Bentley University’s Millennial Preparedness research study raised a number of issues about millennials in the workplace. In the coming weeks, PreparedU, in a series entitled Generational Voices, will present opinions from millennials and non-millennials alike on a wide variety of these issues. These views may contrast or coincide, but each will provide perspective designed to enhance insights resulting from the PreparedU data.
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Women are leveraging their knack for collaboration and team-building to successfully tackle public policy and government issues — a sector in which they are grossly underrepresented. But is what they bring to the table really different from men? In true political fashion, the question is up for debate.
At a convocation rich in pomp and tradition, Bentley University welcomed the Class of 2018 to campus August 28 with a words of wisdom from a digital age marketing strategist dubbed the “millennial master of the universe ” by Fast Company.
Although the United States still ranks a disappointing 23rd on the Global Gender Gap Index, personal finance social network WalletHub had some good news last week for Massachusetts, just in time for Women’s Equality Day: In its 2014 in-depth analysis of the Best and Worst States for Women’s Equ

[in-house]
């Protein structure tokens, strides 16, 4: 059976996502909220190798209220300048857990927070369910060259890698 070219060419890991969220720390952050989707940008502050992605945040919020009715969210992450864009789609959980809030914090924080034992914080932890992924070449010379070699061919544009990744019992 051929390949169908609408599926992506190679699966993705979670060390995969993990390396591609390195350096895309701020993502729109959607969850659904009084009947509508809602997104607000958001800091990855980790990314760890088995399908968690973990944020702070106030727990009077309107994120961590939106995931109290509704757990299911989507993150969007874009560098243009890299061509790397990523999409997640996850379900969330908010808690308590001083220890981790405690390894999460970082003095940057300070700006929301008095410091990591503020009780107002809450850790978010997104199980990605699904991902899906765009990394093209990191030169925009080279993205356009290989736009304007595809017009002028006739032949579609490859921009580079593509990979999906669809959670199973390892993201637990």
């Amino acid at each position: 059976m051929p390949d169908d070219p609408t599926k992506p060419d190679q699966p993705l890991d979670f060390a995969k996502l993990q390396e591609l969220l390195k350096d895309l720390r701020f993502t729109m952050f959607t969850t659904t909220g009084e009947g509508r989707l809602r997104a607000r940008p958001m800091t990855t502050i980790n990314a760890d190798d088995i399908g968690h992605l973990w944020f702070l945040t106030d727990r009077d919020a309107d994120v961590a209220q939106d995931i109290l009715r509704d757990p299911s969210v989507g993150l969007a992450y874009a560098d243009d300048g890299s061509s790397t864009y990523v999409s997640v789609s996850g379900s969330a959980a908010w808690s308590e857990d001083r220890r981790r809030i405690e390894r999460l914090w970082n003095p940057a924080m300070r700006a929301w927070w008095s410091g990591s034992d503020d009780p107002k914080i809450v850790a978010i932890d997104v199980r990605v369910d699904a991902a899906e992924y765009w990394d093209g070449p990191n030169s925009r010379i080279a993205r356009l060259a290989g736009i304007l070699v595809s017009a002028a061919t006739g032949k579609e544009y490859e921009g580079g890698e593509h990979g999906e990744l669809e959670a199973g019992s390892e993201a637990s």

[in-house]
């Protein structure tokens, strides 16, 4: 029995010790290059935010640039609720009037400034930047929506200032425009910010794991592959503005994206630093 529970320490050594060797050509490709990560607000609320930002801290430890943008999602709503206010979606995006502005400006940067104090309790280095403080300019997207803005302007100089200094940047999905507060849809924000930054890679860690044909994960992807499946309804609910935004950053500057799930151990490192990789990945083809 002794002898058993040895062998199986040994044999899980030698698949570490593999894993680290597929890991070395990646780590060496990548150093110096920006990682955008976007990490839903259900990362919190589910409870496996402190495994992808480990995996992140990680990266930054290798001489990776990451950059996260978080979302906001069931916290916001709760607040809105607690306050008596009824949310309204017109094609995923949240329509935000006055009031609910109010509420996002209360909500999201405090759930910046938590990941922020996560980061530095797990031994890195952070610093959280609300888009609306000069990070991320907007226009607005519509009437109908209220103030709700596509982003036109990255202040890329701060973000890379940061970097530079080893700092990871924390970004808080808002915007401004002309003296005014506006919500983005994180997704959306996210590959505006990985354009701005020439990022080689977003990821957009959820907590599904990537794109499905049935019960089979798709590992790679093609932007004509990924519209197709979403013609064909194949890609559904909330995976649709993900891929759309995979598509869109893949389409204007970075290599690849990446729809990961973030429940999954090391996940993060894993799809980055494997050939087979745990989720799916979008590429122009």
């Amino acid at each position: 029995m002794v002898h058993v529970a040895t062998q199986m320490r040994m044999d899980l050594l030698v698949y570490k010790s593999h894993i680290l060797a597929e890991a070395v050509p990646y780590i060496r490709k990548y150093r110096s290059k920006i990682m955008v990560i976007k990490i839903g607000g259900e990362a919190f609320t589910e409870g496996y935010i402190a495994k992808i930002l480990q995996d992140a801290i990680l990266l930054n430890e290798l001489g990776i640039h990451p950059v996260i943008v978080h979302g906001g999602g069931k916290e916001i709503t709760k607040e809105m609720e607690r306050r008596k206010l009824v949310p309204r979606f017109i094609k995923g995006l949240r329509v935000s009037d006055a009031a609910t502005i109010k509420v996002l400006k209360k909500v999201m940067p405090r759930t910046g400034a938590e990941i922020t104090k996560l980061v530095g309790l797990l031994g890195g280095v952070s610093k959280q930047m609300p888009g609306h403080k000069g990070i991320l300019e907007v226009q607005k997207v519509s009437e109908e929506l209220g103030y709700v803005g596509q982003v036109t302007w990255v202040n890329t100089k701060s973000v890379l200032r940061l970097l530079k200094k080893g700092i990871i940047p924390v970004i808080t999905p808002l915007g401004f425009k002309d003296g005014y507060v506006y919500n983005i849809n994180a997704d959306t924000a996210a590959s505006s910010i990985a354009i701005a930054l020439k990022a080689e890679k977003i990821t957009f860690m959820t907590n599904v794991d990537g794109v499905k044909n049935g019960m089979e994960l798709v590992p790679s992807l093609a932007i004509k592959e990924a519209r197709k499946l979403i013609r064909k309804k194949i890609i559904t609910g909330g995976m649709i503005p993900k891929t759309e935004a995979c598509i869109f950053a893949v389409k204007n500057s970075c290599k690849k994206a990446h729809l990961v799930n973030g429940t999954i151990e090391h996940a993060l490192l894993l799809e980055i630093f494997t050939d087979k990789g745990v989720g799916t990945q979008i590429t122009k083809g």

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When a cause goes viral, massively so in the case of the ALS Ice Bucket Challenge, there’s little doubt that millennial enthusiasm is behind much of it. Indeed, here at Bentley, President Gloria Larson rallied millennials and others by dousing a millennial staff member to support the cause.
It seems like whenever older and younger generations try to understand each other, there’s a language barrier. If you’re a parent who has tried to reason with a teen, you understand all too well. It’s also true when it comes to millennials in the workplace, mostly because of the labels that come along with them: entitled, lazy, demanding.